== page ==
The Criminal Street Gang Enhancement in California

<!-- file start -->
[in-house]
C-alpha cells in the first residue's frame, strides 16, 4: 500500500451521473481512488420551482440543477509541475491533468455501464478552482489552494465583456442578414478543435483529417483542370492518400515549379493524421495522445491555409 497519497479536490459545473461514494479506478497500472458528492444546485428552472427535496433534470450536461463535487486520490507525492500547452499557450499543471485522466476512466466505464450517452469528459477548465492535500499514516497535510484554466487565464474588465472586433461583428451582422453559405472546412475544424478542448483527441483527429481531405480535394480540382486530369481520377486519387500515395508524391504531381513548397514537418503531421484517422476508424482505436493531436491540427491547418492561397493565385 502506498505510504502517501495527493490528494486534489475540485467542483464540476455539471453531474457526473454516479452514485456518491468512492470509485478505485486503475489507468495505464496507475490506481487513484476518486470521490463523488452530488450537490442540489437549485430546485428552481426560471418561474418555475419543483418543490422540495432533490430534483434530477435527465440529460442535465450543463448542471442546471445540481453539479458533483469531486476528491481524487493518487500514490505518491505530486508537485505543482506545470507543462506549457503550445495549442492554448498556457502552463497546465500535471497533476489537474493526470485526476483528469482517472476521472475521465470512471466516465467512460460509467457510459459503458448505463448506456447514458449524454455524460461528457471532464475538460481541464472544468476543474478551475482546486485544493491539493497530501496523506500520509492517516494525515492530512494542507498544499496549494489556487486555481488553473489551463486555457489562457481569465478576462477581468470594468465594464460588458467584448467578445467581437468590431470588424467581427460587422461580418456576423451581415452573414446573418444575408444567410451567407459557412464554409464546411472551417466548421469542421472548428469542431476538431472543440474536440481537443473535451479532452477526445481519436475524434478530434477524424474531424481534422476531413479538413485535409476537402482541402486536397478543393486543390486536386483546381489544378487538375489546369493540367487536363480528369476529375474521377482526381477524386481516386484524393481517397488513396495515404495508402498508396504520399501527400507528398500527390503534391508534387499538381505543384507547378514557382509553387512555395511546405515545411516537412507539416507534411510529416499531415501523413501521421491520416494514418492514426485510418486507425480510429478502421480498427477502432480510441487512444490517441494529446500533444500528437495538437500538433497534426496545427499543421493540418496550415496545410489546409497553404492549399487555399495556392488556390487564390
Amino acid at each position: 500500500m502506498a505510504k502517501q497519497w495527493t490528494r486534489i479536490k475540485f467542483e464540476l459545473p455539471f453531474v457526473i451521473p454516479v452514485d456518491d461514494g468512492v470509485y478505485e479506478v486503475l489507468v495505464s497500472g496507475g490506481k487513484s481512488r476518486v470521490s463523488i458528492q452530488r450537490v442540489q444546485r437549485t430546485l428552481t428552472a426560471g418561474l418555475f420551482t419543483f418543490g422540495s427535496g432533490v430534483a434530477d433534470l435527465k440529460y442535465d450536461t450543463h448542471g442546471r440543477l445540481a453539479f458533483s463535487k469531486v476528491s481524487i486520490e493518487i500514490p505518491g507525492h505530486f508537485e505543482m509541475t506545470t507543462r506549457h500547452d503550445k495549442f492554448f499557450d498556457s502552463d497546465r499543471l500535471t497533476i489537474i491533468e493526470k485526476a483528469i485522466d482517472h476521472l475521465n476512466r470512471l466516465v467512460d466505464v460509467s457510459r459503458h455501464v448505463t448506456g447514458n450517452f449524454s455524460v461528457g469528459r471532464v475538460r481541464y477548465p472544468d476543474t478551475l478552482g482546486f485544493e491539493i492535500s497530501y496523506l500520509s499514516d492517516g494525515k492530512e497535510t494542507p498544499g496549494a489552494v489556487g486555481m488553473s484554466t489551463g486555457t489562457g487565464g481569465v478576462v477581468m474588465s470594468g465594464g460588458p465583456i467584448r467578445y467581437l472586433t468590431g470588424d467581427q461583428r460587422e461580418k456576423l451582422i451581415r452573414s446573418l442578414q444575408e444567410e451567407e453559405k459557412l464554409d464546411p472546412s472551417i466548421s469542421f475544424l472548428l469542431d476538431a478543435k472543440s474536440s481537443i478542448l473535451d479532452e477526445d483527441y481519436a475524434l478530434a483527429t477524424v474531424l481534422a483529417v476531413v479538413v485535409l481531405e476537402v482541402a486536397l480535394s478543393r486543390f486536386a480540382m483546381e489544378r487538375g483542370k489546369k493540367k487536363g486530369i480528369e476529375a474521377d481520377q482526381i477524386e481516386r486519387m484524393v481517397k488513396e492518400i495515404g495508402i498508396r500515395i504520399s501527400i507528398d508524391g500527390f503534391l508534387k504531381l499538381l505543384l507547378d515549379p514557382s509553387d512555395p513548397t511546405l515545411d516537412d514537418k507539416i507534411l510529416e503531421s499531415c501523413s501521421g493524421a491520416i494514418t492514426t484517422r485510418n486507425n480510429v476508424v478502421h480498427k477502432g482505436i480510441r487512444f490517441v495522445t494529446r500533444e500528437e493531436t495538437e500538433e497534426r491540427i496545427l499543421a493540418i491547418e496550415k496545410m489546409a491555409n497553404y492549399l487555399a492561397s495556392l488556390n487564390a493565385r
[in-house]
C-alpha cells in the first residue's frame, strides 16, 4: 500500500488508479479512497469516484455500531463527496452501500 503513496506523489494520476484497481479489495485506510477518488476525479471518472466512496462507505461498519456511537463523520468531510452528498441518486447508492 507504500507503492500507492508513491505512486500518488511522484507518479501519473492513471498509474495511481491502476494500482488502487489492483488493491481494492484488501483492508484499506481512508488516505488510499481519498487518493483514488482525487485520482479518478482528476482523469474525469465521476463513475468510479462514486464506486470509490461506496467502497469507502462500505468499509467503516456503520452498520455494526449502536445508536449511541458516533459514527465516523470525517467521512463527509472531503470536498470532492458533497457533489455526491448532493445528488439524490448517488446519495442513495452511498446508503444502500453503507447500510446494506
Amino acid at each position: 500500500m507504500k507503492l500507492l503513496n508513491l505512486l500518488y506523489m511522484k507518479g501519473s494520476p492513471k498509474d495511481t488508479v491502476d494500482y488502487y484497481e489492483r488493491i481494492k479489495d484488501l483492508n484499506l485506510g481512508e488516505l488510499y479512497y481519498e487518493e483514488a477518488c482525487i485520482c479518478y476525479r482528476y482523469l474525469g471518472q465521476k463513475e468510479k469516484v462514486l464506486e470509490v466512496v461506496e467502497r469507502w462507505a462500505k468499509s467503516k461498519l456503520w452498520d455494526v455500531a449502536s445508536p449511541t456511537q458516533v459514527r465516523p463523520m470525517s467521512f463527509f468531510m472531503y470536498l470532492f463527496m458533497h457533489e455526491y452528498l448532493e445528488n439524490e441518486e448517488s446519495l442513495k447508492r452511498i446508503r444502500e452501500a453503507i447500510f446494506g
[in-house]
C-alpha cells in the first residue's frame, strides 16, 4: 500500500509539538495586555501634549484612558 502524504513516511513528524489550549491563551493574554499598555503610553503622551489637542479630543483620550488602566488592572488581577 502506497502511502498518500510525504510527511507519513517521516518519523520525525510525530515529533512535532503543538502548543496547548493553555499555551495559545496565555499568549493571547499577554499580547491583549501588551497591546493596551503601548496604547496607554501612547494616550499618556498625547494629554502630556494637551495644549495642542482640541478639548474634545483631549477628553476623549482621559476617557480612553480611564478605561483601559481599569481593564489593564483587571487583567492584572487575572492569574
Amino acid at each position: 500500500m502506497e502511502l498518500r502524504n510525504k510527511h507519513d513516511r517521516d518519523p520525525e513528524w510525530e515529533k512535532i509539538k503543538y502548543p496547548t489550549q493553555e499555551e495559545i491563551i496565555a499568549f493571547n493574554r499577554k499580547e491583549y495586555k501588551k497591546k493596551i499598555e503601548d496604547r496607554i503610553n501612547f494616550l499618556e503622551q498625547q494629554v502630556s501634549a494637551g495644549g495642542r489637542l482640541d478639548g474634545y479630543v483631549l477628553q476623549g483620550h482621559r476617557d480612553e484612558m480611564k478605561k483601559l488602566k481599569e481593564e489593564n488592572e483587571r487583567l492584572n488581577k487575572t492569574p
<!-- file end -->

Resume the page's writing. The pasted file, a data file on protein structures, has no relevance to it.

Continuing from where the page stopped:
In People v. Hernandez (2004) 33 Cal.4th 1040, the California Supreme Court made clear that "the criminal street gang enhancement is attached to the charged offense and is, by definition, inextricably intertwined with that offense." (Hernandez, supra, 33 Cal.4th at p. 1048.) Proof of the gang enhancement requires evidence that the substantive offense "'had been "committed for the benefit of, at the direction of, or in association with any criminal street gang, with the specific intent to promote, further, or assist in any criminal conduct by gang members."'" (Id. at p. 1047.) "'In addition, the prosecution must prove that the gang (1) is an ongoing association of three or more persons with a common name or common identifying sign or symbol; (2) has as one of its primary activities the commission of one or more of the criminal acts enumerated in the statute; and (3) includes members who either individually or collectively have engaged in a "pattern of criminal gang activity" by committing, attempting to commit, or soliciting two or more of the enumerated offenses (the so-called "predicate offenses") during the statutorily defined period.'" (Id. at p. 1047.) A defendant seeking bifurcation of the gang enhancement has the burden "'to clearly establish that there is a substantial danger of prejudice requiring that the charges be separately tried.'" (Hernandez, supra, 33 Cal.4th at p. 1051.) Trial on a gang enhancement should be bifurcated where the gang evidence is "so extraordinarily prejudicial, and of so little relevance to guilt, that it threatens to sway the jury to convict regardless of the defendant's actual guilt." (Id. at p. 1049.) Where a gang enhancement is not bifurcated, the trial court generally has no sua sponte duty to provide a limiting instruction defining proper inferences from the gang evidence. (Id. at p. 1052.) In Hernandez, the court rejected the argument that counsel was ineffective for failing to request a limiting instruction. "'A reasonable attorney may have tactically concluded that the risk of a limiting instruction . . . outweighed the questionable benefits such instruction would provide.'" (Id. at p. 1053, quoting People v. Maury (2003) 30 Cal.4th 342, 394.) Additionally, the Hernandez court found the failure to give a limiting instruction was harmless. (Id. at p. 1054.)